Britney Spears, spokesperson for Candies for Kohl’s campaign recently released campaign pictures, before and after airbrushing, to dispel body image issues and promote a healthy body image for her young fans.
There have been significant gains in the last few years in regards to promoting healthy and realistic body shapes and a backlash to unrealistic models being used in fashion magazines and advertising.
Another celebrity to jump on the bandwagon includes Jennifer Hawkins, Myer spokesperson and ex Miss Universe who posed for the February 2010 issue of marie claire magazine sans clothes and airbrushing. This also provided a mixed response from critics who felt it was more of a publicity stunt than trying to promote a healthy body image.
In marie claire’s exclusive interview, Jennifer Hawkins confesses that she never could have done a shoot like this two years ago.
“I would have been worried about what people thought, whether it was the right decision – a thousand different things… But over the past year and a half I’ve grown into myself, and I’m more confident and comfortable within the modelling industry. I did it for the experience… It felt quite sensual and sexy. I felt empowered”.
Bianca Dye who appeared nude in the November 2009 issue of marie claire slammed the magazine and said that pushing a 26-year-old Miss Universe winner as the pin-up for female body confidence is “just not right”.
“She was born beautiful. She has not had to go through any stress to look like that,” Dye told Confidential.
“Jackie Frank is one of the most respected editors in the country and I am in shock that they would say Jennifer Hawkins is a natural role model. It’s like we’ve taken 20 steps backwards.”
In a more positive direction, Sarah Murdoch appeared on the cover of Australian’s Woman’s Weekly last year in an untouched photograph, saying women should be able to embrace the beauty of ageing. The magazine photo shoot coincides with the release of a report by the Federal Government’s body image advisory group.
The Federal Government jumped on the positive body image bandwagon and late last year introduced a new National Advisory Group on Body Image. The Advisory Group will be chaired by former ACP magazine editor Mia Freedman who championed the ‘Body Love’ section in Cosmo magazine.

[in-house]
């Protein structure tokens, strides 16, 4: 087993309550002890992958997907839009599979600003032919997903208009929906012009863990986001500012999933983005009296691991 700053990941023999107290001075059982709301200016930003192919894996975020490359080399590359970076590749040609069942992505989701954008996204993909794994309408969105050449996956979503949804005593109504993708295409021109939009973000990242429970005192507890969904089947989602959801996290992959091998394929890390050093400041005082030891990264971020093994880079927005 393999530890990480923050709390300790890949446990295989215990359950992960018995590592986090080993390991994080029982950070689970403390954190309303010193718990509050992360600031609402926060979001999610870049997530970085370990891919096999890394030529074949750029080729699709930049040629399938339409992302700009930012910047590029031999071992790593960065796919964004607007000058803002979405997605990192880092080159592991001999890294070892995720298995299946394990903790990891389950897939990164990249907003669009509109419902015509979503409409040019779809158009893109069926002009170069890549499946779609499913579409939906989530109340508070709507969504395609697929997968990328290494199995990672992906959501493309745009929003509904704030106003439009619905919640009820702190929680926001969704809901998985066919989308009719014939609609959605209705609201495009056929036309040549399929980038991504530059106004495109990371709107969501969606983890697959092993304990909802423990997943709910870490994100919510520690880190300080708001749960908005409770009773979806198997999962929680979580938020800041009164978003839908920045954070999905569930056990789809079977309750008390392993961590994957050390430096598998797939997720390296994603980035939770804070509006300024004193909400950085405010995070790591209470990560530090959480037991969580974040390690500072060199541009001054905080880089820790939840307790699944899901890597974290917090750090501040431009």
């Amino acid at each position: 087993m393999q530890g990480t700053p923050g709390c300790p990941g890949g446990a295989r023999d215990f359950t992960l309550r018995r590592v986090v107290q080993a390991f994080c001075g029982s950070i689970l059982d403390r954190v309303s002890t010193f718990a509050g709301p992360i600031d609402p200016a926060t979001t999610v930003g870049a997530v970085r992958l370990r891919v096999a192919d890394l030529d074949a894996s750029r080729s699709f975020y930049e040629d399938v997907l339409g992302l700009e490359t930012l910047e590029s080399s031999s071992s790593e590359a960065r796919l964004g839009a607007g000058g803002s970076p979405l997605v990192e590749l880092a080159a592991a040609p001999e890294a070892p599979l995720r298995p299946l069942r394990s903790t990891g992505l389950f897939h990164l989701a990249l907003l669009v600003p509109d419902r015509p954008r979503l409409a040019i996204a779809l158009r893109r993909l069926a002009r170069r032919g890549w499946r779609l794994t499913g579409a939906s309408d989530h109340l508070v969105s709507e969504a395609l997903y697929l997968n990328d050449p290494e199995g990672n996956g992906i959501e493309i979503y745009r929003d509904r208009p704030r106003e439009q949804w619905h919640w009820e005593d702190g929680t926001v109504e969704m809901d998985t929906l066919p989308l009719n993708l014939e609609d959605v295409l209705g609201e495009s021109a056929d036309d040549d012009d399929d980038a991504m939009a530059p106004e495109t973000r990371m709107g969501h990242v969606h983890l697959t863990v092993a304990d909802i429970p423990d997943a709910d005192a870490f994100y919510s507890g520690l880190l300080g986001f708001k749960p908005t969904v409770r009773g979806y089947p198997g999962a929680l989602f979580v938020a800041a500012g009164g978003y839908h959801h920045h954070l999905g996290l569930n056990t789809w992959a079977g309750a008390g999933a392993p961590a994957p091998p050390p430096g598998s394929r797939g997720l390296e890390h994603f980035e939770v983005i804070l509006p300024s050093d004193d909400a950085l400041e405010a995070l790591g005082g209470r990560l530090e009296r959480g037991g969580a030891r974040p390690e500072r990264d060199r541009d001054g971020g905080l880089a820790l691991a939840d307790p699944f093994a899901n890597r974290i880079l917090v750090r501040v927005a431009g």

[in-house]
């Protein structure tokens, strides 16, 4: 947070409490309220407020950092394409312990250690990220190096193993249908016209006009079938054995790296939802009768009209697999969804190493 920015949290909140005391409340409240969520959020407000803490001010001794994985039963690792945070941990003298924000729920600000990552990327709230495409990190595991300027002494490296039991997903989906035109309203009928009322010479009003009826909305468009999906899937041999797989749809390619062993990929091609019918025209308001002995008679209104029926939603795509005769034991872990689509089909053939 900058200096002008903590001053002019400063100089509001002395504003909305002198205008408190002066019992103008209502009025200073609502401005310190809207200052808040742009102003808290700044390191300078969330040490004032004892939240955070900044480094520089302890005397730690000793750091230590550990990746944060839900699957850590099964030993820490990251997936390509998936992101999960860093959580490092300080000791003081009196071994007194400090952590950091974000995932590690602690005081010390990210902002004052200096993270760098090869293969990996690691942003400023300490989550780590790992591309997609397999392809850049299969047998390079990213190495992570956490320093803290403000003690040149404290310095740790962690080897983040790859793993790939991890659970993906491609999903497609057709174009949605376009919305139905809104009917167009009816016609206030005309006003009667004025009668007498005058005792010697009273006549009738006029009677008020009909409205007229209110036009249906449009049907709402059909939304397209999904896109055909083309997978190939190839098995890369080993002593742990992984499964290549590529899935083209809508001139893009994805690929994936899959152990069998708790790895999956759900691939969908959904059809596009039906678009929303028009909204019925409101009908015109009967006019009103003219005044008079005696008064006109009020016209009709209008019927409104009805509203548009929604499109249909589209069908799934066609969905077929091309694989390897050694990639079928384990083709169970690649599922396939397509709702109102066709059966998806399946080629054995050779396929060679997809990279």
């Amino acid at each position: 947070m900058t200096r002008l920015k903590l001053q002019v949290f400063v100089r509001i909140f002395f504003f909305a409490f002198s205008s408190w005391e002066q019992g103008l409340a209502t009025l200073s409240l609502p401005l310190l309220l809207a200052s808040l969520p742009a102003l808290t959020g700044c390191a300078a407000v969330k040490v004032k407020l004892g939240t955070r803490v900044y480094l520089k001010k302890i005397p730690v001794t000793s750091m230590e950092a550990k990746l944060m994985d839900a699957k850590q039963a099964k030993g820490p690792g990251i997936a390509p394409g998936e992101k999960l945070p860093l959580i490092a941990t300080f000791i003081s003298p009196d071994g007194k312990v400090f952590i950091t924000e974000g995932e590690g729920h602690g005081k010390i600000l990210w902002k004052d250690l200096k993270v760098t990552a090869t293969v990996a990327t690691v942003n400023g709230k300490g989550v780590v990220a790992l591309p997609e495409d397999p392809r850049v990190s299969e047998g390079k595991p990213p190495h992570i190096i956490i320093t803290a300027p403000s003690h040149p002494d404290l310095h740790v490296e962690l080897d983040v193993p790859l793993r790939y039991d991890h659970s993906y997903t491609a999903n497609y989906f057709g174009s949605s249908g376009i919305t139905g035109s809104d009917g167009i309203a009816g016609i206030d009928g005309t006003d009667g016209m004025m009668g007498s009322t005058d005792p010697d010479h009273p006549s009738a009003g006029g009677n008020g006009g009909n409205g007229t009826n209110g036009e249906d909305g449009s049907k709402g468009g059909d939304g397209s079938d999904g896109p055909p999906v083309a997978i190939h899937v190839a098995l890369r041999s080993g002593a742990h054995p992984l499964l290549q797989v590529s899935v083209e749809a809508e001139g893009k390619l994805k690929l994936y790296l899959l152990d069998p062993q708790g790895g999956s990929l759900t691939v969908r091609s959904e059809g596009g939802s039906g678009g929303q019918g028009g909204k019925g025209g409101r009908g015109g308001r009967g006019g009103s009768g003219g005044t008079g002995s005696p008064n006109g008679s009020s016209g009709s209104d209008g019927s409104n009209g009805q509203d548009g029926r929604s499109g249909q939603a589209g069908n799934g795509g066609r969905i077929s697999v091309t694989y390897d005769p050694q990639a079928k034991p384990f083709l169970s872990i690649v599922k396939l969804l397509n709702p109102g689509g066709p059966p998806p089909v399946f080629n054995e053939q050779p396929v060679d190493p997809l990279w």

Members of the advisory group include model and media identity Sarah Murdoch, Girlfriend magazine editor Sarah Cornish, founder of the Butterfly Foundation, Claire Vickery and body image researcher Susan Paxton.
Last year the Government allocated $125,000 to establish the Code of Conduct, which will include consideration of the following issues:
- Clearer notification of altered or enhanced images, including digital alterations.
- Better representation of diverse body shapes and sizes.
- Appropriate industry age limits.
“The Government is committed to tackling negative body image from a national perspective, by helping young Australians to build confidence and resilience against the body image pressures that they face.
“Body image affects the lives of young Australians in very powerful ways and the Government is determined to make a difference over the long term,” said Kate Ellis.
But critics say that Kate Ellis put a four-inch heel wrong and sent mixed messages when she appeared in in Grazia magazine’s annual “Body Image Special”. The young politician donned a pair of killer $1,790 Gucci heels and curve-hugging $695 leather Karen Millen dress that looked more catwalk model than state figure.
Like successful plus-size model Crystal Renn who appeared on the cover of Sunday Life in mid April 2010, only to be upstaged by a stick-thin model a few pages away in the Fashion section, it seems to be a case of one step forward, one step back with designers and fashion editors doing a reluctance dance around the issue of positive body image.
With some designers only providing samples in size six or smaller for photo shoots, magazines can only use models who fit into those sizes.
But with the luxury clothing market taking a major hit in revenue in the Global Financial Crisis while mainstayers like Target and Kmart capitalised on providing affordable clothing, are the elitist designers starting to see the business sense of adding kilos and thus dollar figures to their clothing ranges?
Influential designer Karl Lagerfeld who famously said “No one wants to see curvy women,” seems to have finally embraced plus-sized models and did a photo shoot with the voluptuous burlesque dancer Miss Dirty Martini for V magazine.
Perhaps the tide is finally turning and the fashion industry will do more than pay lip service to promoting a healthy body image.